Tiffany Tang, a doctoral candidate in the Department of Statistics at the University of California, Berkeley, will present:
“Towards Reliable Hypothesis Generation via Statistical Machine Learning and Collaboration”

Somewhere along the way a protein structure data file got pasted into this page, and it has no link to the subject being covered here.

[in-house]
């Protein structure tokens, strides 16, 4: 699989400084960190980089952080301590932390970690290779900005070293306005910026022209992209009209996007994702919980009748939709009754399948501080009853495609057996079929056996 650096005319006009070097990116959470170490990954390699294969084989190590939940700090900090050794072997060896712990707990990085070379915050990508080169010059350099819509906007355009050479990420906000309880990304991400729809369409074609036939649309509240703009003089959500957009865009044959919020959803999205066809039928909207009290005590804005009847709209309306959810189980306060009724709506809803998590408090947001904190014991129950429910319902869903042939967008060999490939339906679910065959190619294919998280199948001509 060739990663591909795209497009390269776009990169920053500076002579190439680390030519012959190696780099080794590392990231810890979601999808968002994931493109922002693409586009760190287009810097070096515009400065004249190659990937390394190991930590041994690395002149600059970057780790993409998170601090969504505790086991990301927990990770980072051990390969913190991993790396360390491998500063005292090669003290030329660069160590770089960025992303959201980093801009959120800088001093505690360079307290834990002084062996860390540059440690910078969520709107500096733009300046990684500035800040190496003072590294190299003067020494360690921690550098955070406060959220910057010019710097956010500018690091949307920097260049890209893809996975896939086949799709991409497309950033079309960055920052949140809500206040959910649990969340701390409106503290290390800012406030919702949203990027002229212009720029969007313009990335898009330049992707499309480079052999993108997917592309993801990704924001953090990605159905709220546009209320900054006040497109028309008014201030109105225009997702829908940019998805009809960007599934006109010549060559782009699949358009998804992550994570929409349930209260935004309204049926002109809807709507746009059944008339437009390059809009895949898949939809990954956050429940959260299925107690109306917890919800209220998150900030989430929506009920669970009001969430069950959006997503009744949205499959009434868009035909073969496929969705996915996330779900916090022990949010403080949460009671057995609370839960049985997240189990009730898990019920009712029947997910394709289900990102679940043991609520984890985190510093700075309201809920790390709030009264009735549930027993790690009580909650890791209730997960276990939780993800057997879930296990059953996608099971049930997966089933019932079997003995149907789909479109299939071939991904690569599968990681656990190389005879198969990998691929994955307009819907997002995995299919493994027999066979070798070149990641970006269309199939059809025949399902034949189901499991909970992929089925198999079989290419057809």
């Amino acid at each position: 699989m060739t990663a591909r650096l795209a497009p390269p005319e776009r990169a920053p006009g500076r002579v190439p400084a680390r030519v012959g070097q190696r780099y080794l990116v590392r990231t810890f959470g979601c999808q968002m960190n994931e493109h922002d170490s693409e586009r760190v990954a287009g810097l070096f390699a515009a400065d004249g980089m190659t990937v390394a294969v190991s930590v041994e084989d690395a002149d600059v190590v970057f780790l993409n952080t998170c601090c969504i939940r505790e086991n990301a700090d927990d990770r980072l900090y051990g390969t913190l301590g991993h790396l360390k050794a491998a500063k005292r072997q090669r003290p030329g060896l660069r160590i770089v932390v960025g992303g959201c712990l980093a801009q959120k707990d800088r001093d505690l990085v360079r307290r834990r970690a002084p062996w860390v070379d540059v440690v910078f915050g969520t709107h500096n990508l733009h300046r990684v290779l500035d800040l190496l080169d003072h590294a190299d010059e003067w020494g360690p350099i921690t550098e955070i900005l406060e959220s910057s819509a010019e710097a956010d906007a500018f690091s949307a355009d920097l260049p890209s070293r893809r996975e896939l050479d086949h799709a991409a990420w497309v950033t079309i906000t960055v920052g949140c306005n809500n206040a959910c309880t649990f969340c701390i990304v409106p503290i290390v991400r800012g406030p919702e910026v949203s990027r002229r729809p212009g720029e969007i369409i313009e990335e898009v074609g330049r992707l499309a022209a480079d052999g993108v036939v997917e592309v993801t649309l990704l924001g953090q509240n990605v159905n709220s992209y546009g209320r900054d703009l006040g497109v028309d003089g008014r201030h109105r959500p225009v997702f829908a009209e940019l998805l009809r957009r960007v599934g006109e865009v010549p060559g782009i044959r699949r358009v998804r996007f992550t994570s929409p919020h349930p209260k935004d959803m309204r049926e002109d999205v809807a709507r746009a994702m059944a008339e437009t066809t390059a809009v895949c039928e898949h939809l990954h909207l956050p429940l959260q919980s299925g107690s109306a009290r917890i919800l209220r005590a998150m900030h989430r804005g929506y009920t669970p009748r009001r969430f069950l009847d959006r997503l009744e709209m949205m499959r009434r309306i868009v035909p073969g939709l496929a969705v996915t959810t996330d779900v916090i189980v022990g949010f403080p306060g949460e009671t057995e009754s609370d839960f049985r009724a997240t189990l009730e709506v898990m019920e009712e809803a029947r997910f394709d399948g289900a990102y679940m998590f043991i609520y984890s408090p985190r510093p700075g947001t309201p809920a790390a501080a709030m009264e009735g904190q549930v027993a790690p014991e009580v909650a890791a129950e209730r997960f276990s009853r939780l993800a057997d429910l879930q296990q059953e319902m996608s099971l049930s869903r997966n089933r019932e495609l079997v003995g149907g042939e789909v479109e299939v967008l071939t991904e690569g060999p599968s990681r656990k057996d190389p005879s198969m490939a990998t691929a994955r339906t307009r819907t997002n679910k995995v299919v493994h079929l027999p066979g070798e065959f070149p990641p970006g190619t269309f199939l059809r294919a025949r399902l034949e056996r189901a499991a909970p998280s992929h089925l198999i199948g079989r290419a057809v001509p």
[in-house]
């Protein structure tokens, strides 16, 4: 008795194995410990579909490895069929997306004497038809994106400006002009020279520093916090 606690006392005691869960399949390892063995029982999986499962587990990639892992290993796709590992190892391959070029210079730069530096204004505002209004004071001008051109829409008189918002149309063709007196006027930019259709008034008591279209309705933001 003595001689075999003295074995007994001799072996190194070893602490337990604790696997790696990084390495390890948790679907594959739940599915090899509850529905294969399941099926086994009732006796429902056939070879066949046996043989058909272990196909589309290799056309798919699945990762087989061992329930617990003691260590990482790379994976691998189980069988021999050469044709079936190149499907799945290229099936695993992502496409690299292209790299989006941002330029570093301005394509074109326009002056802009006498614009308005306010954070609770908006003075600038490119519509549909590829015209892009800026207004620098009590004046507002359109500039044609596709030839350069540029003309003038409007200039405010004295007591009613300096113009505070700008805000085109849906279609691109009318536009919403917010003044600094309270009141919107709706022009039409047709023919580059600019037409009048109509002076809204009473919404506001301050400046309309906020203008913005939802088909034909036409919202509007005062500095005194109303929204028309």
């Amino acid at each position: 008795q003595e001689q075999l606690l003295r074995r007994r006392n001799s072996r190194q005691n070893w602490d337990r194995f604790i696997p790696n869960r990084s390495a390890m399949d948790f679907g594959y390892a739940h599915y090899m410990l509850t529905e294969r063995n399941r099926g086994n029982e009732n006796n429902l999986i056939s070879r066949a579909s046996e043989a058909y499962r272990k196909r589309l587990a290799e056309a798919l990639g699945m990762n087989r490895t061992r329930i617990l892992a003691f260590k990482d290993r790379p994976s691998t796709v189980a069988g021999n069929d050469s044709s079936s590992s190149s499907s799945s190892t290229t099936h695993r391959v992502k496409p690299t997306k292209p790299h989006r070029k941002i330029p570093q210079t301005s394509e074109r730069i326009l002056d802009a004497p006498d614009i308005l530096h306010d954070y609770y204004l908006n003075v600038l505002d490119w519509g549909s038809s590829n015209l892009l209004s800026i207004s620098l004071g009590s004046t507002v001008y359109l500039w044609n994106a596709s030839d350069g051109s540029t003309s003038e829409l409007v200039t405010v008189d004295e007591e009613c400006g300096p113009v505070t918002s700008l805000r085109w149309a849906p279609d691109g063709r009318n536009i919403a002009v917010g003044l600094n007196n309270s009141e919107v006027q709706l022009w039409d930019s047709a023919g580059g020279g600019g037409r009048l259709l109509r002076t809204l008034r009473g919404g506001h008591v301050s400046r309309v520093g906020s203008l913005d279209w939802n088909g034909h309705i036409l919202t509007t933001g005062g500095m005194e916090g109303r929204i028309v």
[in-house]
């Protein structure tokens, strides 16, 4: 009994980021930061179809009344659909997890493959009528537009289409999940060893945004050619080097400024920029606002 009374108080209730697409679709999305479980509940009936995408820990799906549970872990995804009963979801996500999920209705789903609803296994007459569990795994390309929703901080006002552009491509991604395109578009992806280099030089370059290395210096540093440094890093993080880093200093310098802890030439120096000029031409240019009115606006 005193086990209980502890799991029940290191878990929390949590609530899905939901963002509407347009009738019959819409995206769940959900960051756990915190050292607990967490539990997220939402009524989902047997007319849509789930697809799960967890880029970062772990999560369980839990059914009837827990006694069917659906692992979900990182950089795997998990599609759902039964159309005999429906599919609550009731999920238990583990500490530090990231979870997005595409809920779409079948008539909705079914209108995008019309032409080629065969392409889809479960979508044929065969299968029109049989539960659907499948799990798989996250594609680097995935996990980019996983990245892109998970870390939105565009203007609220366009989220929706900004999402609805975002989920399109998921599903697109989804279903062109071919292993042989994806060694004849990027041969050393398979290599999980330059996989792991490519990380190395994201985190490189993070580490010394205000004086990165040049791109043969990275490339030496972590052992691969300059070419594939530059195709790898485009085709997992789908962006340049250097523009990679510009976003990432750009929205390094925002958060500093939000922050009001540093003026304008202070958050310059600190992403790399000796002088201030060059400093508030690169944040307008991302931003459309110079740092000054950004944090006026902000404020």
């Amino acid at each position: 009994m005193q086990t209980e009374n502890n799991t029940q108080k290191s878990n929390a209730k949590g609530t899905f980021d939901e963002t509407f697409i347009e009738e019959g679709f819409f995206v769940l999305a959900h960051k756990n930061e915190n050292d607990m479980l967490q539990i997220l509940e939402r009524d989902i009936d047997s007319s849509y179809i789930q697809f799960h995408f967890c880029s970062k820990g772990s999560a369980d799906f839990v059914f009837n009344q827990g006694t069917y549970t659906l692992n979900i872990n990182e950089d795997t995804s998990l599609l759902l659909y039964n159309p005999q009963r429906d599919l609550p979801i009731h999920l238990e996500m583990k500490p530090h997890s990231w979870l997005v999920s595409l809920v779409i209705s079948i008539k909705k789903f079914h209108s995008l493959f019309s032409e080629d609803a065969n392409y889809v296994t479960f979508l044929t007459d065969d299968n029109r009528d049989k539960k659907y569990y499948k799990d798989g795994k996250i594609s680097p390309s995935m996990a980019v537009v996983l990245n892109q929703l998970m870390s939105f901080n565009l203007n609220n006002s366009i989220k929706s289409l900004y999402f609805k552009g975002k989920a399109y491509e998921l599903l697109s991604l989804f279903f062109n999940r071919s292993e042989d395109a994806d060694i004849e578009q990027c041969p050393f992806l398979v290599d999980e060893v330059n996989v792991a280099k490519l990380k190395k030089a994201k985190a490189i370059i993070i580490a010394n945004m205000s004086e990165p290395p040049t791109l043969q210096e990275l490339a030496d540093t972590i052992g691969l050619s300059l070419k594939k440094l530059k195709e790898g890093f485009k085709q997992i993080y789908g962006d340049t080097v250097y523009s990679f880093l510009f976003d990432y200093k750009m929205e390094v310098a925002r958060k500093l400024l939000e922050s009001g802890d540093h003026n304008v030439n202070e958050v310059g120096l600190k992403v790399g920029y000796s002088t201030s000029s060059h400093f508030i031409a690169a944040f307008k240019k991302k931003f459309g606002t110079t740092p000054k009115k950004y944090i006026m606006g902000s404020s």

Abstract: Given the rapid and continual influx of data in the biomedical field, the question arises: Can we leverage modern statistical machine learning tools to extract interpretable insights from the data and generate reliable scientific hypotheses to guide future experiments? In this talk, we discuss a particular instance regarding cardiac hypertrophy, an important and common heart disease that presents as the enlargement and thickening of the heart wall and carries significant risk for heart failure and sudden cardiac death. We, a highly-interdisciplinary, collaborative team of statisticians, scientists, and clinicians from UC Berkeley, UCSF, and Stanford, developed a statistical machine learning pipeline, the low-signal iterative random forest (lo-siRF), to recommend well-vetted epistatic (i.e., non-additive gene-gene interaction) drivers of cardiac hypertrophy for follow-up knockdown experiments. At a high-level, lo-siRF builds upon the computationally-efficient interaction search engine of iterative random forests but has been specifically tailored for low signal-to-noise data. To extract reliable insights from such low-signal data, lo-siRF leverages biologically-grounded principles and a new local stability-driven importance score for random forests. We ran several gene silencing experiments to assess these lo-siRF-recommended genes and gene-gene interactions. These experiments confirmed the effects of several genes that have been previously well-established drivers of cardiac hypertrophy (i.e., TTN, IGF1R). Moreover, these experiments implicated a new gene (CCDC141) and two gene-gene interactions (CCDC141-TTN, CCDC141-IGF1R), expanding the scope of the genetic regulation of cardiac structure.
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